Home Is Where My Eyes Are – And I Can See Better Here
England is more home than home… but also way more exciting, and slightly scary. And I haven’t even been to London center yet.
On a side note, I had my first crumpet today… here it is:
I know I’m technically in the honeymoon phase right now, but even though I didn’t understand the way the roads worked, or often what people were saying (in my language, mind you), I felt a strong affinity with the United Kingdom as soon as I got there. I hardly felt that I had traveled any distance at all, or that I had only gotten closer to home.
Part of this could be because American culture is just everywhere. I think my sense of American Exceptionalism was bruised by seeing Coca Cola advertised on the sides of all the buses, as well as Doritos, McDonalds, and even KFC for sale in most chain stores. It seems that old Rammstein song is very true: “We are living in Amerika – Coca Cola, Wonderbra.” This Kingston is more like my old haunt of Kingston NY than I would like to admit – it was a wake-up call to realize how much the American market has taken over.
…But then again, there are delightful things that are different about it. Generally speaking, everything’s older. The houses are all in better condition, cozier, made of sturdy brick or old stone and mortar. and there’s more densely packed history here than there even was in Kingston or my home of Hurley NY, two primary destinations for old stone houses in my state.
Things are also smaller and cuter almost all the time here! The streetlights are on little poles! The radiators are paper-thin compared to those in the US, the toilets, sinks, and bike lanes are all smaller, and all the cars on the road are itty-bitty compared to the hunkering American monsters that eat up our roads. I love the sight of so many Mini Coopers pooting by. I love the red public telephone boxes on each street. The only thing I’ve really noticed that are bigger here, are the double decker buses, and the imperial pints you can order at the pub, as long as you’re over 18. Fun note – I have already been carded twice so far, something I’m not complaining about since I’m 25 and have been legally able to drink for four years in the States. So go me!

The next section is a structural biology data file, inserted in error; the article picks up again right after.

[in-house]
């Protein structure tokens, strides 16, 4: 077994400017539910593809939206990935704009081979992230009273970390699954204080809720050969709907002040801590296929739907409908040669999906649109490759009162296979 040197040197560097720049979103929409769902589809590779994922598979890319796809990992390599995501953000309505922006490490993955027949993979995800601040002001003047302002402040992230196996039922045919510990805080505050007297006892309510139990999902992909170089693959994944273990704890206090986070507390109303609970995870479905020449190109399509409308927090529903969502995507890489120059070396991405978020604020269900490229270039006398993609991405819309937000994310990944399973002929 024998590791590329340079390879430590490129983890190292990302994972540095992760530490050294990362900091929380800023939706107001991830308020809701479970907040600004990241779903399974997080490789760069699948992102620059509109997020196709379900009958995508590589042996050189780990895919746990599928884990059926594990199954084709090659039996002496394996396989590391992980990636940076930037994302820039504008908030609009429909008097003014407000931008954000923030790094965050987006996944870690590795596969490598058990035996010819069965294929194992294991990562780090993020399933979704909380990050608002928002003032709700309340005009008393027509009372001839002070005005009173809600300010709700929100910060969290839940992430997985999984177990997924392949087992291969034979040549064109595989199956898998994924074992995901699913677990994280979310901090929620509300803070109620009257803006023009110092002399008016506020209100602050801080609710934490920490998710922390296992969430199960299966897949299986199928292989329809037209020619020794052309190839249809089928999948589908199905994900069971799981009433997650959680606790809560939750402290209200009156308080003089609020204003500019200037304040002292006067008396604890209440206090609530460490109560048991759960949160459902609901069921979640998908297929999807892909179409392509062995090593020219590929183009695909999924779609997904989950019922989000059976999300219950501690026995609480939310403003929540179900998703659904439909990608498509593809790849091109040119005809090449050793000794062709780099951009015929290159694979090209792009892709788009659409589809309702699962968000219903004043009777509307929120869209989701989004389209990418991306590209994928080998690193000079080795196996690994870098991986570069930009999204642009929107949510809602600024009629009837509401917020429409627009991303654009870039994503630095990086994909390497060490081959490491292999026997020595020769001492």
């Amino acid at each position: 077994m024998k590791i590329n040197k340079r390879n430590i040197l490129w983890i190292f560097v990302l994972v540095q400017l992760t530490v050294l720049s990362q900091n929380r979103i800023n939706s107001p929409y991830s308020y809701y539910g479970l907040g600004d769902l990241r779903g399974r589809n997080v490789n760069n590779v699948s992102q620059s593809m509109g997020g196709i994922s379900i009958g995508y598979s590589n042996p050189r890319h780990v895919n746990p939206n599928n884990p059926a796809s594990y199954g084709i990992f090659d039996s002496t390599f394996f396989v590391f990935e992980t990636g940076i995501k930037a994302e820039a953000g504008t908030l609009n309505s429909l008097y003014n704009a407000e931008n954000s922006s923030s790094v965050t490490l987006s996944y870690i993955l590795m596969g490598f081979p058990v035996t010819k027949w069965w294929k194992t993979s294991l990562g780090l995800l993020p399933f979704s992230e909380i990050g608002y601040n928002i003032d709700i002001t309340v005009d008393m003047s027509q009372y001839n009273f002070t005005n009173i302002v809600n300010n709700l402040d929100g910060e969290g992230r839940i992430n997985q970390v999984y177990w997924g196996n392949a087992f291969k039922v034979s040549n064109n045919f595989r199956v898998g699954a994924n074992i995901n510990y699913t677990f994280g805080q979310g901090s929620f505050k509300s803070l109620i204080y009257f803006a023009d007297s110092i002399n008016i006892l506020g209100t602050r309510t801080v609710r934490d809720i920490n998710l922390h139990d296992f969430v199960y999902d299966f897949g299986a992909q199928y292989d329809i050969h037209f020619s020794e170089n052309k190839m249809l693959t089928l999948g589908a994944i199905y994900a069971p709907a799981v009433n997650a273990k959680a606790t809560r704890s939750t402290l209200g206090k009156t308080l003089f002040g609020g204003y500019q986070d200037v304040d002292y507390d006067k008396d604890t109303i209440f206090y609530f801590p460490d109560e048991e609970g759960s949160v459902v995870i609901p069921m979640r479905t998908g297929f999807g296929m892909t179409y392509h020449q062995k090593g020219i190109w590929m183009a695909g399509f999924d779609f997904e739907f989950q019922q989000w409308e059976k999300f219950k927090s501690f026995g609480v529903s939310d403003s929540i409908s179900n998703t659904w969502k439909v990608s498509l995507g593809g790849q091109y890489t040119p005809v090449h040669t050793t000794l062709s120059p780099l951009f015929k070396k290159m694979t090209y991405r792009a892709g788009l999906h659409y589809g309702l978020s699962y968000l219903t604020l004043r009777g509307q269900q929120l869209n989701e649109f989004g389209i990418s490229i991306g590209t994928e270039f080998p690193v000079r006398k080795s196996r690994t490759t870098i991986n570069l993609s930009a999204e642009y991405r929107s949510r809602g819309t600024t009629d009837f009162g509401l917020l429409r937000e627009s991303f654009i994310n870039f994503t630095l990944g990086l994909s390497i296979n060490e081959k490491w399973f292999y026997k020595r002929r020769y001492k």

There are foxes everywhere, and in our area of London there are way more parakeets than you’d think there’d be! This is due to a classic film shoot decades ago, where a small number of ‘keets were released into the wild, after which they multiplied ravenously. The Thames is inhabited by a million billion swans, and there’s also an expansive park nearby with deer and badgers and other creatures, which makes me feel more at home coming from a rural community.
Public transportation here is both more comprehensive and more irritating – You can catch a bus from wherever you are (or close by), and bus fare is paid with just one nuzzle of the oyster card on the panel, but you’d best plan up to a full hour ahead even if you’re just heading across town – because these buses are often late. At least in this suburb of London. I have yet to try the subway, but the double decker buses are very exciting to ride because of all the “humps” (crosswalks) they have to go over, and how fast the drivers drive (apparently they do not need to have a special license to drive them!). It’s like being on a very large, ungainly land speedboat.
Brits seem more conscientious of the environment, and also not. For instance, at Sainsbury’s and most chain grocery stores, they charge 20 pence per plastic bag (these are pretty durable for re-use) at the checkout. But as my boyfriend (also studying abroad through the same program) and I walked down his suburban street, we noticed a small, ransacked heap of garbage (most likely towed by a fox) laying on a lawn for two days, and no one picked it up. It reminded me strongly of my homeland.
Some prankster back home told me that all of the stores in the UK sold only health-food, and as such I would never find an American equivalent of a health-food store. I’ve found that Sainsbury’s is much like any Walmart or Shoprite, with mostly non-organic food and a few organic products with jumped-up prices. And I went to my first health-food store today, and they were not nearly as comprehensive as the one back in Kingston NY. So there – America is not the only “unhealthy” place in the world!
In the United Kingdom, I noticed, value judgements are placed on things in the most official manners in order to control the public. For instance, this sign illustrates the deep scorn reserved only for pigeons, making sure you know exactly what to think of them:
I quite like the pigeons myself. But I haven’t had a sandwich stolen by one yet.
Some things they have here that (for the most part) they don’t have in the Upstate New York:
-Lemon Curd at an affordable price
-Of course the Double Decker Buses
-A Million Accents
-Super Cheap Playstation Games (Dennis got Arkham Asylum for 4 quid!)
-Fresh Fish and Seafood